A Moon-based Sensors Network supporting Science and Navigation
Schmitz, N. and Gao, Y. and Oberst, J. and Wild, A. (2008) A Moon-based Sensors Network supporting Science and Navigation. In: Geophysical Research Abstracts, 10 (11103). European Geosciences Union - General Assembly, 2008-04-13 - 2008-04-18, Vienna (Austria).
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The Moon is currently a prime focus of space exploration. The spacefaring nations are studying, defining and implementing a series of robotic orbital and landed missions to the Earth’s natural satellite. Looking beyond the lunar robotic missions to be flown by 2008 by the international community, goals to be accomplished by future (robotic) missions will include a broad range of Moon science (e.g. early Earth-Moon system, terrestrial planet differentiation and evolution, solar system impact record, lunar environment) as well as a demonstration of key technologies for later robotic and human activities on the Moon (e.g. high-precision landing). Combining these goals calls for identifying and developing concepts related to optimal implementation of science within an advanced technology and instrumentation suite. One possible approach, being well-suited to serve diverse science opportunities as well as technology demonstration, would be the deployment of a multi-sensors network supporting science and navigation on the lunar surface. On the science side, such a network could include classical network instrumentation: geophysics instruments, e.g. seismic and heat flow instrumentation and environmental sensors. A geodesy suite (i.e. a combined laser ranging and radio VLBI package with newgeneration retroreflectors and laser transponders/beacons) would complement the science suite. In addition to the science purpose, e.g. high-precision ranging at millimeter level, tracking of lunar librations and discerning key lunar interior properties, this part of the network would furthermore be capable of serving technological purposes, namely non-vision navigational/surveying techniques for planetary lander navigation, as currently being exploited by the Space Autonomy Group at Surrey Space Centre. In this context, pre-landed beacon pseudolite (pseudo satellite) network(s) could be used to achieve high precision landing of a spacecraft. Such networks based on the concept of a terrain based GPS system are capable of achieving accuracies on Earth to +/-10 mm over an area of some 10 km. Deploying the beacons at a permanent base on another planet would allow base modules to be landed next to each other, avoiding the need for any traction system within each module and thus providing greater working volume within each module landed. A cost analysis of landing fewer modules against the up-front cost of pre-landing the pseudolite network and maintaining the system for the full mission extent will be undertaken. The sensor networks would have the advantages of operating continuously (mandatory for the scientific purpose) over any period of time and providing, in addition to the construction phases, the ability to deliver all locational services required by ground agents, surface rovers, sampling rigs, etc. within the defined project area to a high degree of precision and accuracy.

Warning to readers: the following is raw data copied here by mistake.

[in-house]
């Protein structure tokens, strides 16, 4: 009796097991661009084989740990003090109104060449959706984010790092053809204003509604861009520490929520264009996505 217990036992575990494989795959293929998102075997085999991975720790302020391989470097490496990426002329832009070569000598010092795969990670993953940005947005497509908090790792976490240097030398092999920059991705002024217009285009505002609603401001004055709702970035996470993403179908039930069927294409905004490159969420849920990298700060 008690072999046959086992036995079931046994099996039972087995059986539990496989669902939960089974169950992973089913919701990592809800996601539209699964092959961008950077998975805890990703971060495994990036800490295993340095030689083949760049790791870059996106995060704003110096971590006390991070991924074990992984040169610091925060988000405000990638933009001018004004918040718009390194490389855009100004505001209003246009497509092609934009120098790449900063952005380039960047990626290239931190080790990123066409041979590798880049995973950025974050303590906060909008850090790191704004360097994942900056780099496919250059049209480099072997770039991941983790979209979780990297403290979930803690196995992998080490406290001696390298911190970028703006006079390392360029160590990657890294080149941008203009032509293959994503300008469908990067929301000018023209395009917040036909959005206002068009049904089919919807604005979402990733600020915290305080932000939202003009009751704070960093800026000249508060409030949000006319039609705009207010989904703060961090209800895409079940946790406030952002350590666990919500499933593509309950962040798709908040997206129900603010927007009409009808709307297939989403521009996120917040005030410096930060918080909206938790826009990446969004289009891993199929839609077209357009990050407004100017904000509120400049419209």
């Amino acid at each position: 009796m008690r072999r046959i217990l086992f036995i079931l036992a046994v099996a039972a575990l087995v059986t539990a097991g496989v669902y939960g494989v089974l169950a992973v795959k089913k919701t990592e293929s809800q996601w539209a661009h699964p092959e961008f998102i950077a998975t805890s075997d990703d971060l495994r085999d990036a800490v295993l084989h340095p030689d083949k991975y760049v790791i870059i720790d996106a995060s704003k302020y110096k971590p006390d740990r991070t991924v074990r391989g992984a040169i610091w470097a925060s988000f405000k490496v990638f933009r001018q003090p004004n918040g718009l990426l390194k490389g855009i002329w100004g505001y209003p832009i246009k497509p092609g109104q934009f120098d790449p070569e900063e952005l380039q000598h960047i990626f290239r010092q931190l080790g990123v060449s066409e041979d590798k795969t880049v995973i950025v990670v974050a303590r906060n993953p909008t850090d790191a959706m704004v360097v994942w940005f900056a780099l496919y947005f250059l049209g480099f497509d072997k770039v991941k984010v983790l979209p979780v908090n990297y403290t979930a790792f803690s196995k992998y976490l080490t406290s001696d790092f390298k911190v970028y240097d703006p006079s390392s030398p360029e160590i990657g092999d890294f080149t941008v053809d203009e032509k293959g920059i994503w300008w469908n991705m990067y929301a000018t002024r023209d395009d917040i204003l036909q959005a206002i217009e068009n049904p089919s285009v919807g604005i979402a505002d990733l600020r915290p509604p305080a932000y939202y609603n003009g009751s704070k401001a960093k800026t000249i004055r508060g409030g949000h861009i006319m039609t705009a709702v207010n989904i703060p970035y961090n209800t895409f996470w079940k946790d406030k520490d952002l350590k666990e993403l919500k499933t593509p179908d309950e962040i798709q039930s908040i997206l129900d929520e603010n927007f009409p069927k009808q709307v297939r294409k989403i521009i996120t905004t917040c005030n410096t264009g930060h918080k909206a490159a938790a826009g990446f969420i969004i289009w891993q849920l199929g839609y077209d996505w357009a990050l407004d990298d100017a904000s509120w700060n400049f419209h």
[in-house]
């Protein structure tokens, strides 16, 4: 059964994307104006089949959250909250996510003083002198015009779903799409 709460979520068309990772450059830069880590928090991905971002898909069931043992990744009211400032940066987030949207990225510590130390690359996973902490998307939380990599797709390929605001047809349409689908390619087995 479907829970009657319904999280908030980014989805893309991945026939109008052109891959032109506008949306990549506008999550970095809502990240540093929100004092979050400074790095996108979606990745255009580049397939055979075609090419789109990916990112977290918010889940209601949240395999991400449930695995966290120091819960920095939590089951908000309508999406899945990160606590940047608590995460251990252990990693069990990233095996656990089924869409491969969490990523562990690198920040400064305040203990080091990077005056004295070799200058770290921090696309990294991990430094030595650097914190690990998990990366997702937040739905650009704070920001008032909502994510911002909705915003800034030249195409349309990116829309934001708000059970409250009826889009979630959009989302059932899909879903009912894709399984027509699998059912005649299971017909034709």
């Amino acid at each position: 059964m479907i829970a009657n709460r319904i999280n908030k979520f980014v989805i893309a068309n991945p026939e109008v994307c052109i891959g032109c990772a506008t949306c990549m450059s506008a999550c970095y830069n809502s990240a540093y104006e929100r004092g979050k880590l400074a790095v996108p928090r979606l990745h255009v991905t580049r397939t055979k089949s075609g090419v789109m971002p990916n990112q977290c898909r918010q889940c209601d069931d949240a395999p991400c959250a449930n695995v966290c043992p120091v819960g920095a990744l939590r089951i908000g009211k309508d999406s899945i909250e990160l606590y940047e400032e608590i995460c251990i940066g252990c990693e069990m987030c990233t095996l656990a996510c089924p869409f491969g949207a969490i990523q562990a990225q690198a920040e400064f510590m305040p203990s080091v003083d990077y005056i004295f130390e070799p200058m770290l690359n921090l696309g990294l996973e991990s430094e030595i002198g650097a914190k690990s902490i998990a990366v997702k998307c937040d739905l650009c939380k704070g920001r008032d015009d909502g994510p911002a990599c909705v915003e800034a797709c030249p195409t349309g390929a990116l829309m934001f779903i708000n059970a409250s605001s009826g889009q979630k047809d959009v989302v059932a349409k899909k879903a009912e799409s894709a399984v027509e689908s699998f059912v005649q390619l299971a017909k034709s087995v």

|Document Type:||Conference or Workshop Item (Poster)|
|Title:||A Moon-based Sensors Network supporting Science and Navigation|
|Journal or Publication Title:||Geophysical Research Abstracts|
|Keywords:||Moon; multi-sensors network; geophysical instruments; seismographs; heat flow instruments; environmental sensors; geodesy; laser ranging; radio VLBI; GPS|
|Event Title:||European Geosciences Union - General Assembly|
|Event Location:||Vienna (Austria)|
|Event Type:||international Conference|
|Event Dates:||2008-04-13 - 2008-04-18|
|Organizer:||European Geosciences Union|
|HGF - Research field:||Aeronautics, Space and Transport|
|HGF - Program:||Space|
|HGF - Program Themes:||W EW - Erforschung des Weltraums|
|DLR - Research area:||Space|
|DLR - Program:||W EW - Erforschung des Weltraums|
|DLR - Research theme (Project):||W -- no assignement (old)|
|Institutes and Institutions:||Institute of Planetary Research > Planetary Sensor Systems|
|Deposited By:||Stefanie Hempel|
|Deposited On:||25 Nov 2008|
|Last Modified:||27 Apr 2009 14:54|
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